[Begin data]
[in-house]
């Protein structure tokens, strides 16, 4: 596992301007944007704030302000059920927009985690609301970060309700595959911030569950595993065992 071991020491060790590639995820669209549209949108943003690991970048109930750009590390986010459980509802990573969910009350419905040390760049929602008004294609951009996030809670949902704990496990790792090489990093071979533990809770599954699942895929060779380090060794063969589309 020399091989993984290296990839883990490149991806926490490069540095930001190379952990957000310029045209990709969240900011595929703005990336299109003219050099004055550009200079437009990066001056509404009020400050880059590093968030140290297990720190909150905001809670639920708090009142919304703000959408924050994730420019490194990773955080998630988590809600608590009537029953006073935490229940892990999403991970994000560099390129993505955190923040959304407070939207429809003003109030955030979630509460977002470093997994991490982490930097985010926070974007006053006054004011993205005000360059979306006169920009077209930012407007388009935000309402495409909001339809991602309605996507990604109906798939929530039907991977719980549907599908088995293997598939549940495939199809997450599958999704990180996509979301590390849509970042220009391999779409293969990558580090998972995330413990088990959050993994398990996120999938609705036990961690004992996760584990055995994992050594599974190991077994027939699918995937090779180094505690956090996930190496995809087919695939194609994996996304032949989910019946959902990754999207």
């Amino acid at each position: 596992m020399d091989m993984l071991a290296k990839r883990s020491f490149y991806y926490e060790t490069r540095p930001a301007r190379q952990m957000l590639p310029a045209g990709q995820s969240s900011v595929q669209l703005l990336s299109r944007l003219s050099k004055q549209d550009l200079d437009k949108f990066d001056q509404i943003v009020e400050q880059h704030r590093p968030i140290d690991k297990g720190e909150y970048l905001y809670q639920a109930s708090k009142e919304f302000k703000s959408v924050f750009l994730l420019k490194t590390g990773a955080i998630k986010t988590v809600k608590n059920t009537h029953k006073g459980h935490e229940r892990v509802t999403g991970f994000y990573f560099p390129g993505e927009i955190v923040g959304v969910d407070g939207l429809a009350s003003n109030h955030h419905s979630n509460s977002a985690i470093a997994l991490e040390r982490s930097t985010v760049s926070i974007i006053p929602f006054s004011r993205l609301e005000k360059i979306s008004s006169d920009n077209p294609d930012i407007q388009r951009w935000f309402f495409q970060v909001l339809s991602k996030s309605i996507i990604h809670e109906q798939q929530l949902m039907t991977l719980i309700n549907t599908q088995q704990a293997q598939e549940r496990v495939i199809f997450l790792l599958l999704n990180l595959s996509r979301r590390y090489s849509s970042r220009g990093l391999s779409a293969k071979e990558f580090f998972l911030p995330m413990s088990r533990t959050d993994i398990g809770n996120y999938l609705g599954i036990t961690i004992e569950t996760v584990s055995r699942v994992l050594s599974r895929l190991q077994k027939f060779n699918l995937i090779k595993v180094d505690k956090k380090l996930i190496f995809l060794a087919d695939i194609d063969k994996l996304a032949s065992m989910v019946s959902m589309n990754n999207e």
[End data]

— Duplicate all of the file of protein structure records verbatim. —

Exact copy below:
[in-house]
């Protein structure tokens, strides 16, 4: 596992301007944007704030302000059920927009985690609301970060309700595959911030569950595993065992 071991020491060790590639995820669209549209949108943003690991970048109930750009590390986010459980509802990573969910009350419905040390760049929602008004294609951009996030809670949902704990496990790792090489990093071979533990809770599954699942895929060779380090060794063969589309 020399091989993984290296990839883990490149991806926490490069540095930001190379952990957000310029045209990709969240900011595929703005990336299109003219050099004055550009200079437009990066001056509404009020400050880059590093968030140290297990720190909150905001809670639920708090009142919304703000959408924050994730420019490194990773955080998630988590809600608590009537029953006073935490229940892990999403991970994000560099390129993505955190923040959304407070939207429809003003109030955030979630509460977002470093997994991490982490930097985010926070974007006053006054004011993205005000360059979306006169920009077209930012407007388009935000309402495409909001339809991602309605996507990604109906798939929530039907991977719980549907599908088995293997598939549940495939199809997450599958999704990180996509979301590390849509970042220009391999779409293969990558580090998972995330413990088990959050993994398990996120999938609705036990961690004992996760584990055995994992050594599974190991077994027939699918995937090779180094505690956090996930190496995809087919695939194609994996996304032949989910019946959902990754999207």
């Amino acid at each position: 596992m020399d091989m993984l071991a290296k990839r883990s020491f490149y991806y926490e060790t490069r540095p930001a301007r190379q952990m957000l590639p310029a045209g990709q995820s969240s900011v595929q669209l703005l990336s299109r944007l003219s050099k004055q549209d550009l200079d437009k949108f990066d001056q509404i943003v009020e400050q880059h704030r590093p968030i140290d690991k297990g720190e909150y970048l905001y809670q639920a109930s708090k009142e919304f302000k703000s959408v924050f750009l994730l420019k490194t590390g990773a955080i998630k986010t988590v809600k608590n059920t009537h029953k006073g459980h935490e229940r892990v509802t999403g991970f994000y990573f560099p390129g993505e927009i955190v923040g959304v969910d407070g939207l429809a009350s003003n109030h955030h419905s979630n509460s977002a985690i470093a997994l991490e040390r982490s930097t985010v760049s926070i974007i006053p929602f006054s004011r993205l609301e005000k360059i979306s008004s006169d920009n077209p294609d930012i407007q388009r951009w935000f309402f495409q970060v909001l339809s991602k996030s309605i996507i990604h809670e109906q798939q929530l949902m039907t991977l719980i309700n549907t599908q088995q704990a293997q598939e549940r496990v495939i199809f997450l790792l599958l999704n990180l595959s996509r979301r590390y090489s849509s970042r220009g990093l391999s779409a293969k071979e990558f580090f998972l911030p995330m413990s088990r533990t959050d993994i398990g809770n996120y999938l609705g599954i036990t961690i004992e569950t996760v584990s055995r699942v994992l050594s599974r895929l190991q077994k027939f060779n699918l995937i090779k595993v180094d505690k956090k380090l996930i190496f995809l060794a087919d695939i194609d063969k994996l996304a032949s065992m989910v019946s959902m589309n990754n999207e």